I saw a video of the Parrot AR 2.0 drone half a year ago or so and thought it looked like a lot of fun. Up until this point I’d been a $35 indoors RC helicopter kind of pilot. You know, weak IR, line of sight that kind of thing. I’d experimented a few times taking them outside and found that as long as you stayed in the shade, the sunlight interfered with the IR sensor far less. But physics says that a few grams of less-than-aerodynamic plastic is going to have a lot of trouble dealing with even small breezes. That’s why the AR drone appealed – wifi instead of infrared meant that line of sight wasn’t an issue, and range is greatly increased. Fortunately my birthday was coming up and the family all put in to get me one. Using my iPad to fly it was appealing, too.
Even though I had read the dimensions, it was bigger than I expected at first. In a good way. Clearly this was a level up. Part of the 17 grams of the thing is more processor power than my PC had in 1999, two video cameras, USB flash drive, a range of onboard sensors and of course the wifi. Cool.
Not moving with the thing you’re controlling makes it difficult to control that thing. But with a bit of practice you get a feel for it. The big risk with owning things like these is that every mistake you make is potentially game over. $350 out the window in a flash. But the only way to know how a thing flies is to take it to it’s limits – talk about razor edge stuff. I’ve crashed my drone a few times and it’s still in working order. The back right rotor took some damage after falling about 10 metres from the sky, after the low battery warning kicked about 3 seconds before the whole thing ran out of juice. Something’s been knocked out of whack and the frame vibrates more than what it did, but not enough to affect hovering of flying straight, so I guess i got lucky. When/if the long life battery is released, i’ll probably pick up a parts and repair kit too… just in case.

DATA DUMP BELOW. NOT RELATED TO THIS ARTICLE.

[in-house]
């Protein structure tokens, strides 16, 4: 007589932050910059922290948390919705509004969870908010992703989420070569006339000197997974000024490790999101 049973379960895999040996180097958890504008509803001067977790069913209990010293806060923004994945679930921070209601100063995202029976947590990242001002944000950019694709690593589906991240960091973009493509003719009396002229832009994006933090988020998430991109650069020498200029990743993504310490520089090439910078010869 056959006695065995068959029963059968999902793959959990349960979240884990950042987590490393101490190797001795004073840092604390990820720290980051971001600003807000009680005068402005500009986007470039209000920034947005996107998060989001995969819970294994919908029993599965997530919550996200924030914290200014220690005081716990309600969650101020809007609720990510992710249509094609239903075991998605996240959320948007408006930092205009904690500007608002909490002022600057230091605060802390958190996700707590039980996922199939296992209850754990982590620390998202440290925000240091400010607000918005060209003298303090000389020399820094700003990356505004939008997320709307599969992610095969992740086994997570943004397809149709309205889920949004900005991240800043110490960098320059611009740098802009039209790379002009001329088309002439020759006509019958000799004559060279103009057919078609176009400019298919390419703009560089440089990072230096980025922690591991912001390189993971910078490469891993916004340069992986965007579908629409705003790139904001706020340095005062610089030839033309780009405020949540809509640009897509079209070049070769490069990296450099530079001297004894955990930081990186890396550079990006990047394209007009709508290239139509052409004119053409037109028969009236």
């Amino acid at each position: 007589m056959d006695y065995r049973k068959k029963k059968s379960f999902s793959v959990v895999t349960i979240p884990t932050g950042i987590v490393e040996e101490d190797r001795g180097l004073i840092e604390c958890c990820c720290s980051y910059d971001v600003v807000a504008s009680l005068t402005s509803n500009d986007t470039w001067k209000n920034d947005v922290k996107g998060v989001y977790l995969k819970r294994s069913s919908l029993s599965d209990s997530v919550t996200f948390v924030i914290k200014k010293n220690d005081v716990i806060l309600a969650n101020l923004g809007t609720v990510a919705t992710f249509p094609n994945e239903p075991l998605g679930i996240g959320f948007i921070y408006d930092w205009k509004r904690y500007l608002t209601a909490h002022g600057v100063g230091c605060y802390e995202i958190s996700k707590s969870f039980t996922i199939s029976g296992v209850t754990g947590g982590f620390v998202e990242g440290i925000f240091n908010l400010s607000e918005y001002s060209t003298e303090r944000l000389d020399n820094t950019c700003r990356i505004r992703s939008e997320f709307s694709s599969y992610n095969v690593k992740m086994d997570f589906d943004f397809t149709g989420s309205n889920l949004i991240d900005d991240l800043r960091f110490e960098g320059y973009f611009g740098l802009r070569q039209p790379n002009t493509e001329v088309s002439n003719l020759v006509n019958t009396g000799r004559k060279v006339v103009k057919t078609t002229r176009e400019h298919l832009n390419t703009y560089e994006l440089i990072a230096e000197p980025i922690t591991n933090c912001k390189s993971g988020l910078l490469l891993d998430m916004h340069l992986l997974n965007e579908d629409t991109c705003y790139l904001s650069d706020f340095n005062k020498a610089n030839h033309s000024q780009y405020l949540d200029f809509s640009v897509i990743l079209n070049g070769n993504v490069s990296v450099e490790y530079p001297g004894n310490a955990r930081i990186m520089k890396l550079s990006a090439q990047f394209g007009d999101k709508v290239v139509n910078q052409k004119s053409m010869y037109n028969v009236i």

The app i’m using to fly the AR has been removed from the iTunes store recently on account of a patent dispute – something relating to the freeflight mechanics that were offered by the software. I haven’t actually used this feature much, I think I prefer flying relative to the machine. But it’s a bit of a worry.
I plan to use it to capture unique views of a few interesting places around about town. The Carillon crosses my mind, but the problem with flying in spaces like that of course is the ever present wind from the lake. Still, won’t know how hard till I’ve tried it. I think in terms of capturing quality video of decent length is going to depend on the upcoming “Director Mode” software feature which will allow users to pre-program paths and movements of the drone. Whatever legal complications that have caused the removal of some of the features may impact on time spent on developing other aspects of the product’s features. But I hope not.
Entertaining videos to follow.